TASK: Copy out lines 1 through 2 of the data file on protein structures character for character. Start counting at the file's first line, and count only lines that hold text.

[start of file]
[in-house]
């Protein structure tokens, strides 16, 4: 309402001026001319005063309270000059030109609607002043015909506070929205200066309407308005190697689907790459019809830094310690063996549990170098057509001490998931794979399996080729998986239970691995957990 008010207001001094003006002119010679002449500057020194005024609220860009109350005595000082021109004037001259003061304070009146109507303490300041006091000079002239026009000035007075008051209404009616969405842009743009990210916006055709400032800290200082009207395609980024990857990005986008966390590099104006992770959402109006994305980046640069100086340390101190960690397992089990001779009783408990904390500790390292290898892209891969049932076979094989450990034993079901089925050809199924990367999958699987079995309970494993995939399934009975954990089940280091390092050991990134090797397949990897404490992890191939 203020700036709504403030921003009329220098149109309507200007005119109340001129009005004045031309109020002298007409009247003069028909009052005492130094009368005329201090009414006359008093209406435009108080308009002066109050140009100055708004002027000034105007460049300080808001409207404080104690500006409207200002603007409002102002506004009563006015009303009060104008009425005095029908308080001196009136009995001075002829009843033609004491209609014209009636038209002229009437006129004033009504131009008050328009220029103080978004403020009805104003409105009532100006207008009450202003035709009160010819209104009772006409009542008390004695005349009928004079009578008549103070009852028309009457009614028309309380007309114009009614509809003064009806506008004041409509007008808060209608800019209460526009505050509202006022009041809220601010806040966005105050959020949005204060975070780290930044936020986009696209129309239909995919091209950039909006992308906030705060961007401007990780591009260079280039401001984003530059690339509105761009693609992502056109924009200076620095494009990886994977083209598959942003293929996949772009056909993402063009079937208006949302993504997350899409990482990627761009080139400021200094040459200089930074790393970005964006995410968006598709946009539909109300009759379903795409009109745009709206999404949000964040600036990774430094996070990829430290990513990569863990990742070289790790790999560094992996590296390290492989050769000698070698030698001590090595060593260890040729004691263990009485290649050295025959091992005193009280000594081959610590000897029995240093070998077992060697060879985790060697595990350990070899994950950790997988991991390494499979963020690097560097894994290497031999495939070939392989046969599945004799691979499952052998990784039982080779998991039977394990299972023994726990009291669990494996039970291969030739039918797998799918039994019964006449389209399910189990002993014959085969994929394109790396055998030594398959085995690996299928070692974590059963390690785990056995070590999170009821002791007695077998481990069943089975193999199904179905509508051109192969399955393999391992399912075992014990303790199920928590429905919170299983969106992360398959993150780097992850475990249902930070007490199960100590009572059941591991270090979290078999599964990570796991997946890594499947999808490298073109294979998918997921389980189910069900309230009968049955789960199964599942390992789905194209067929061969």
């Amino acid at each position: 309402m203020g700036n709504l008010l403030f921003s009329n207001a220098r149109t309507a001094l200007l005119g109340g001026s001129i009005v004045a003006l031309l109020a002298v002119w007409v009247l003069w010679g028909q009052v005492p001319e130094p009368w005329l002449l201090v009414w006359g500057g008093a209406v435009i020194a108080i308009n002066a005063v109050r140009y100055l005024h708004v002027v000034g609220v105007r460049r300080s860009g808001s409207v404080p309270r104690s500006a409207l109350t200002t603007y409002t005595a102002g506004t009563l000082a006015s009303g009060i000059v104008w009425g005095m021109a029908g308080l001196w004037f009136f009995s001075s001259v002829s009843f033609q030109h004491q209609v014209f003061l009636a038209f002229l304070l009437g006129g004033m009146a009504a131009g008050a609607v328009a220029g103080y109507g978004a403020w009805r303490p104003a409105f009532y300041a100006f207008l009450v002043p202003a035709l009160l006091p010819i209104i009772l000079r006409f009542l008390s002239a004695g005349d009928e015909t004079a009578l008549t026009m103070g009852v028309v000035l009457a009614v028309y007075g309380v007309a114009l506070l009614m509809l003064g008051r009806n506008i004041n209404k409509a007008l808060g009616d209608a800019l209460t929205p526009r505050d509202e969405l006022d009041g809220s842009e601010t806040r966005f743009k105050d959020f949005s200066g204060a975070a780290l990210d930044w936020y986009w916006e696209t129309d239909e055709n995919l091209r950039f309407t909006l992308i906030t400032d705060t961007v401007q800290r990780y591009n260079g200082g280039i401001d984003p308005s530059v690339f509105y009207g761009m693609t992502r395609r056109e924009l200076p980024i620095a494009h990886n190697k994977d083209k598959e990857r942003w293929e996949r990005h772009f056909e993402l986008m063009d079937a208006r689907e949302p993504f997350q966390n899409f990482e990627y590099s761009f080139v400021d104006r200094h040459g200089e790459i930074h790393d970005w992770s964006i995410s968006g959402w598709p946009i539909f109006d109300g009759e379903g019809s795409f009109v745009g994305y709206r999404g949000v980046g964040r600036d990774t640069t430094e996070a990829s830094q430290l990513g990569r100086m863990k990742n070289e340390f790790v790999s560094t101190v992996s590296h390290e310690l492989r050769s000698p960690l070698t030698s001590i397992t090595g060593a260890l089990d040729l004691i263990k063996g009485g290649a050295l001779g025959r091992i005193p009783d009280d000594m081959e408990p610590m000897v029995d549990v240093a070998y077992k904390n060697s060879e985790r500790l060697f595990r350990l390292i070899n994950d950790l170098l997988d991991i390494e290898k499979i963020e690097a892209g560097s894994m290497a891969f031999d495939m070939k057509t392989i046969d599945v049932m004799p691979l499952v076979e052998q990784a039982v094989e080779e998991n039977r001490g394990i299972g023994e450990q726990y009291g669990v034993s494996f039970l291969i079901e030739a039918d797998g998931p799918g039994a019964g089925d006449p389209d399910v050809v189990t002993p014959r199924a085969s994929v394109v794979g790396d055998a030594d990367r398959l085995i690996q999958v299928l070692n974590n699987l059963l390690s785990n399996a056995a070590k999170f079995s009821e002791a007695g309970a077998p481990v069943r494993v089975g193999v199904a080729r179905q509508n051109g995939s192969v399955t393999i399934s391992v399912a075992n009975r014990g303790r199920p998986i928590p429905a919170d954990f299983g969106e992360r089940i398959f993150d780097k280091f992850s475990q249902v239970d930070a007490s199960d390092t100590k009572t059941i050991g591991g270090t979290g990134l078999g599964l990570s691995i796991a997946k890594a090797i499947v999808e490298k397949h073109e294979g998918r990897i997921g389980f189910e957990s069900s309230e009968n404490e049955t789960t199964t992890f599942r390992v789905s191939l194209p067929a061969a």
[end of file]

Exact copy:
[in-house]
């Protein structure tokens, strides 16, 4: 309402001026001319005063309270000059030109609607002043015909506070929205200066309407308005190697689907790459019809830094310690063996549990170098057509001490998931794979399996080729998986239970691995957990 008010207001001094003006002119010679002449500057020194005024609220860009109350005595000082021109004037001259003061304070009146109507303490300041006091000079002239026009000035007075008051209404009616969405842009743009990210916006055709400032800290200082009207395609980024990857990005986008966390590099104006992770959402109006994305980046640069100086340390101190960690397992089990001779009783408990904390500790390292290898892209891969049932076979094989450990034993079901089925050809199924990367999958699987079995309970494993995939399934009975954990089940280091390092050991990134090797397949990897404490992890191939 203020700036709504403030921003009329220098149109309507200007005119109340001129009005004045031309109020002298007409009247003069028909009052005492130094009368005329201090009414006359008093209406435009108080308009002066109050140009100055708004002027000034105007460049300080808001409207404080104690500006409207200002603007409002102002506004009563006015009303009060104008009425005095029908308080001196009136009995001075002829009843033609004491209609014209009636038209002229009437006129004033009504131009008050328009220029103080978004403020009805104003409105009532100006207008009450202003035709009160010819209104009772006409009542008390004695005349009928004079009578008549103070009852028309009457009614028309309380007309114009009614509809003064009806506008004041409509007008808060209608800019209460526009505050509202006022009041809220601010806040966005105050959020949005204060975070780290930044936020986009696209129309239909995919091209950039909006992308906030705060961007401007990780591009260079280039401001984003530059690339509105761009693609992502056109924009200076620095494009990886994977083209598959942003293929996949772009056909993402063009079937208006949302993504997350899409990482990627761009080139400021200094040459200089930074790393970005964006995410968006598709946009539909109300009759379903795409009109745009709206999404949000964040600036990774430094996070990829430290990513990569863990990742070289790790790999560094992996590296390290492989050769000698070698030698001590090595060593260890040729004691263990009485290649050295025959091992005193009280000594081959610590000897029995240093070998077992060697060879985790060697595990350990070899994950950790997988991991390494499979963020690097560097894994290497031999495939070939392989046969599945004799691979499952052998990784039982080779998991039977394990299972023994726990009291669990494996039970291969030739039918797998799918039994019964006449389209399910189990002993014959085969994929394109790396055998030594398959085995690996299928070692974590059963390690785990056995070590999170009821002791007695077998481990069943089975193999199904179905509508051109192969399955393999391992399912075992014990303790199920928590429905919170299983969106992360398959993150780097992850475990249902930070007490199960100590009572059941591991270090979290078999599964990570796991997946890594499947999808490298073109294979998918997921389980189910069900309230009968049955789960199964599942390992789905194209067929061969």